Along with promoting enrolment, UNICEF has also been supporting the Government of Southern Sudan in building over 200 new permanent classrooms, rehabilitating nearly 300 existing classrooms, and providing 400 emergency classroom tents while construction gets under way. A 2006 survey showed that only 16 per cent of the nearly 3,000 schools in the region had permanent buildings.

The initiative has also supported the training of 5,000 teachers, and distributed millions of school supplies to students and instructors.

Mr. Chaiban said the focus this year is on constructing more permanent classrooms, continued teacher training and the strengthening of an information management system.

“By working closely with the Government of Southern Sudan and other partners, we are confident that more and more children will enjoy their right to a quality education, delivered in a quality environment,” he stated.

 [ send green star]
 
 March 15, 2008 8:27 PM

EDUCATION FOR ALL IN HIGH-POPULATION COUNTRIES DISCUSSED AT UN-BACKED MEETING


New York, Mar 10 2008  1:00PM
Ministers and educational experts from nine countries that contain half the world’s people and are plagued by illiteracy convened today to strategize on ways to more quickly achieve universal education, according to the United Nations cultural agency.  

Officials from the world’s nine high population countries - known as the E-9 group and comprising Bangladesh, Brazil, China, Egypt, India, Indonesia, Mexico, Nigeria and Pakistan – are <"http://portal.unesco.org/education/en/ev.php-URL_ID=56078&URL_DO=DO_TOPIC&URL_SECTION=201.html">meeting this week in Bali, Indonesia, under the auspices of the UN Educational, Scientific and Cultural organization (UNESCO).

In 1993, working with UNESCO, these countries launched the E-9 Initiative to address basic education, teacher training and gender disparities.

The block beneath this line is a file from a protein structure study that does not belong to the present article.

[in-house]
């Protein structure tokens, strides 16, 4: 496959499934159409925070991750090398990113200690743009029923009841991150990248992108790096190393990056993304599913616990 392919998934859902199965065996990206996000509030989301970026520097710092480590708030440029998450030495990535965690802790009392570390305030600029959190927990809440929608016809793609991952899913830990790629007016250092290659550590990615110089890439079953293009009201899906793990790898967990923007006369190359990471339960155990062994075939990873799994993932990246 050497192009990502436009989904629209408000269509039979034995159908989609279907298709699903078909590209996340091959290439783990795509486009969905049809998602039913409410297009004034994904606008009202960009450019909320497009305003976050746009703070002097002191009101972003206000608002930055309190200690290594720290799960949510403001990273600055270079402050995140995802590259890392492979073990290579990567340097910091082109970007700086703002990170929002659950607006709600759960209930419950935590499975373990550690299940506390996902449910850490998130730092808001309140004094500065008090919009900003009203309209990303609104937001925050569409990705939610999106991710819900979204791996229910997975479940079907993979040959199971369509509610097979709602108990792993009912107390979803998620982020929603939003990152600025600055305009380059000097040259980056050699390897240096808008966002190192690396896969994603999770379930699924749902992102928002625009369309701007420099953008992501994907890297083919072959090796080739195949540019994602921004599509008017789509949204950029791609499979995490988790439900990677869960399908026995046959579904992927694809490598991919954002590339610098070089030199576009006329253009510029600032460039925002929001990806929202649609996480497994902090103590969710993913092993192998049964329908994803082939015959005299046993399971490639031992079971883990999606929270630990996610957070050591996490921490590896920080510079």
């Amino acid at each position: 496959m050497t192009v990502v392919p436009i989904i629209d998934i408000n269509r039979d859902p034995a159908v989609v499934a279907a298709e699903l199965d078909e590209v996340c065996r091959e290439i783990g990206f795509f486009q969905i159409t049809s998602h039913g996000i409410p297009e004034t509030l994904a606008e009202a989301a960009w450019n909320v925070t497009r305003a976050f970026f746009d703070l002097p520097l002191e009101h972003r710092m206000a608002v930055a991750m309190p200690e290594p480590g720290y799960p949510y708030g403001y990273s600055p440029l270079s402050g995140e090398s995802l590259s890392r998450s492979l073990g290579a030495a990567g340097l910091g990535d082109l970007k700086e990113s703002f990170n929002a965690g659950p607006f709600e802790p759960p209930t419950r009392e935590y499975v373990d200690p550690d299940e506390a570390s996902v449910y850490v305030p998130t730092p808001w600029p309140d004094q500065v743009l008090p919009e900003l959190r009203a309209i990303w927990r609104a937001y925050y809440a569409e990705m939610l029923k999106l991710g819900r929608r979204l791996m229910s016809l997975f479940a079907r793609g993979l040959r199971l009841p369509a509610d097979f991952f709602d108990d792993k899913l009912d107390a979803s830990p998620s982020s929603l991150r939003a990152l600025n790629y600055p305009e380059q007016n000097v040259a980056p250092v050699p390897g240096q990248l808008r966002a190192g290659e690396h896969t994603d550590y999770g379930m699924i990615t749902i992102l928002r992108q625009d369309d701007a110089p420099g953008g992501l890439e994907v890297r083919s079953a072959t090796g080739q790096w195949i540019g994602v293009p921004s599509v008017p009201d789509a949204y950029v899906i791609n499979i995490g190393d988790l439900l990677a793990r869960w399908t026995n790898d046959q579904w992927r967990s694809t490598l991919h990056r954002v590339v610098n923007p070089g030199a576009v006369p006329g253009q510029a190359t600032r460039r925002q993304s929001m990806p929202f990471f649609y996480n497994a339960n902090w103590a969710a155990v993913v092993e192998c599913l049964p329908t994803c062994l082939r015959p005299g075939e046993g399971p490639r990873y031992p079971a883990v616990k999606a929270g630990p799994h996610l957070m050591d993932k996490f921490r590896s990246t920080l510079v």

They have pledged to universalize primary education and significantly reduce illiteracy in their respective countries by 2015, in keeping with the goals set by over 160 countries at the 2000 World Education Conference in Dakar.

However, the 2008 Education for All Global Monitoring <"http://portal.unesco.org/education/en/ev.php-URL_ID=55025&URL_DO=DO_TOPIC&URL_SECTION=201.html">Report published by UNESCO warns that while significant progress has been achieved, only two of the nine countries are likely to reach literacy goals and only three are likely to achieve gender parity by the target year.

Improving the number and quality of teachers is seen as a key to further progress and the subject is high on the agenda, since in many of the E-9 countries less than half of the teachers have educational training.

The use of information and communication technologies, as well as open and distance learning for teachers will also be discussed, along with global teaching trends and funding, UNESCO said.

The seventh meeting of the E-9 group will run until Wednesday

 [ send green star]
 
 March 15, 2008 7:49 PM

HUNDREDS OF TEACHERS TO BE TRAINED IN SOUTHERN SUDAN THROUGH JAPANESE GRANT: UN


New York, Mar 10 2008  6:00PM
A Japanese grant of $8.7 million to the United Nations refugee agency will make it possible for hundreds of teachers to be formally trained in southern Sudan in the next three years, the partners announced today.

The funding will support the construction of Teacher Training Institutes (TTIs) in Juba and Aweil, two key cities of southern Sudan, where a decades-long civil-war decimated the education system, Japan and the UN High Commissioner for Refugees (UNHCR) said in a <" http://www.reliefweb.int/rw/RWB.NSF/db900SID/RMOI-7CKNCQ?OpenDocument">joint press release.  

Along with these TTIs, the project will also cover the building of five satellite primary schools where teachers in training will conduct classes as part of their hands-on experience.